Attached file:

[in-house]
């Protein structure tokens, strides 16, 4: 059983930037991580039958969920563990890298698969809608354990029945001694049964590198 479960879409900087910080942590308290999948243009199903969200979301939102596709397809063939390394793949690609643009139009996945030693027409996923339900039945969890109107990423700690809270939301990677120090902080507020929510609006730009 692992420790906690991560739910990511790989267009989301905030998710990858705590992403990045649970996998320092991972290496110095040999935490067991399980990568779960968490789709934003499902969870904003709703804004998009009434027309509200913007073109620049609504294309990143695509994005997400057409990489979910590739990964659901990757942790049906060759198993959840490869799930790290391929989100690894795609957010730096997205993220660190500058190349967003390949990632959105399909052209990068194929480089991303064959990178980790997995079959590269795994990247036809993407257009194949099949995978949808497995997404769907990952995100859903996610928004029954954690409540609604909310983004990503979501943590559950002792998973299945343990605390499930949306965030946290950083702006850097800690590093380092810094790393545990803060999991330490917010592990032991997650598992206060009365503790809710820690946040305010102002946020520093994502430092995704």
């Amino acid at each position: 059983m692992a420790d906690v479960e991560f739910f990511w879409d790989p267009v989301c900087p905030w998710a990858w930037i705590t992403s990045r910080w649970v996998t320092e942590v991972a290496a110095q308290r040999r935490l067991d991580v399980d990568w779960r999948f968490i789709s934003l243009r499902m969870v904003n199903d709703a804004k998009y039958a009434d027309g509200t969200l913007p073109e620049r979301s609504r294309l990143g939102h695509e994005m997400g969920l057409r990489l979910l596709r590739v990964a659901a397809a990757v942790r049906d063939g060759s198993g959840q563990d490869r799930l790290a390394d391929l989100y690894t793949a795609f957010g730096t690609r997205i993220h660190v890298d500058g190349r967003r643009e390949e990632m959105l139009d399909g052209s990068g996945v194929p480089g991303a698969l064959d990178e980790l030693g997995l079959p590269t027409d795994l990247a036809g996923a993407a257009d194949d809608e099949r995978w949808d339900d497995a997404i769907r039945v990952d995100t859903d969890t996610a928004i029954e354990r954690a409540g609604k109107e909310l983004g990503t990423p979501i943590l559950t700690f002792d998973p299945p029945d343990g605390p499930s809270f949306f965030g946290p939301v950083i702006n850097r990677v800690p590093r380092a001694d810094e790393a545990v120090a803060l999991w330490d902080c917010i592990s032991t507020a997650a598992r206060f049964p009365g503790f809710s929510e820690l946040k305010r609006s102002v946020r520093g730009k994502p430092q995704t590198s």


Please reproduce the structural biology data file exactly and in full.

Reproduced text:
[in-house]
């Protein structure tokens, strides 16, 4: 059983930037991580039958969920563990890298698969809608354990029945001694049964590198 479960879409900087910080942590308290999948243009199903969200979301939102596709397809063939390394793949690609643009139009996945030693027409996923339900039945969890109107990423700690809270939301990677120090902080507020929510609006730009 692992420790906690991560739910990511790989267009989301905030998710990858705590992403990045649970996998320092991972290496110095040999935490067991399980990568779960968490789709934003499902969870904003709703804004998009009434027309509200913007073109620049609504294309990143695509994005997400057409990489979910590739990964659901990757942790049906060759198993959840490869799930790290391929989100690894795609957010730096997205993220660190500058190349967003390949990632959105399909052209990068194929480089991303064959990178980790997995079959590269795994990247036809993407257009194949099949995978949808497995997404769907990952995100859903996610928004029954954690409540609604909310983004990503979501943590559950002792998973299945343990605390499930949306965030946290950083702006850097800690590093380092810094790393545990803060999991330490917010592990032991997650598992206060009365503790809710820690946040305010102002946020520093994502430092995704």
């Amino acid at each position: 059983m692992a420790d906690v479960e991560f739910f990511w879409d790989p267009v989301c900087p905030w998710a990858w930037i705590t992403s990045r910080w649970v996998t320092e942590v991972a290496a110095q308290r040999r935490l067991d991580v399980d990568w779960r999948f968490i789709s934003l243009r499902m969870v904003n199903d709703a804004k998009y039958a009434d027309g509200t969200l913007p073109e620049r979301s609504r294309l990143g939102h695509e994005m997400g969920l057409r990489l979910l596709r590739v990964a659901a397809a990757v942790r049906d063939g060759s198993g959840q563990d490869r799930l790290a390394d391929l989100y690894t793949a795609f957010g730096t690609r997205i993220h660190v890298d500058g190349r967003r643009e390949e990632m959105l139009d399909g052209s990068g996945v194929p480089g991303a698969l064959d990178e980790l030693g997995l079959p590269t027409d795994l990247a036809g996923a993407a257009d194949d809608e099949r995978w949808d339900d497995a997404i769907r039945v990952d995100t859903d969890t996610a928004i029954e354990r954690a409540g609604k109107e909310l983004g990503t990423p979501i943590l559950t700690f002792d998973p299945p029945d343990g605390p499930s809270f949306f965030g946290p939301v950083i702006n850097r990677v800690p590093r380092a001694d810094e790393a545990v120090a803060l999991w330490d902080c917010i592990s032991t507020a997650a598992r206060f049964p009365g503790f809710s929510e820690l946040k305010r609006s102002v946020r520093g730009k994502p430092q995704t590198s």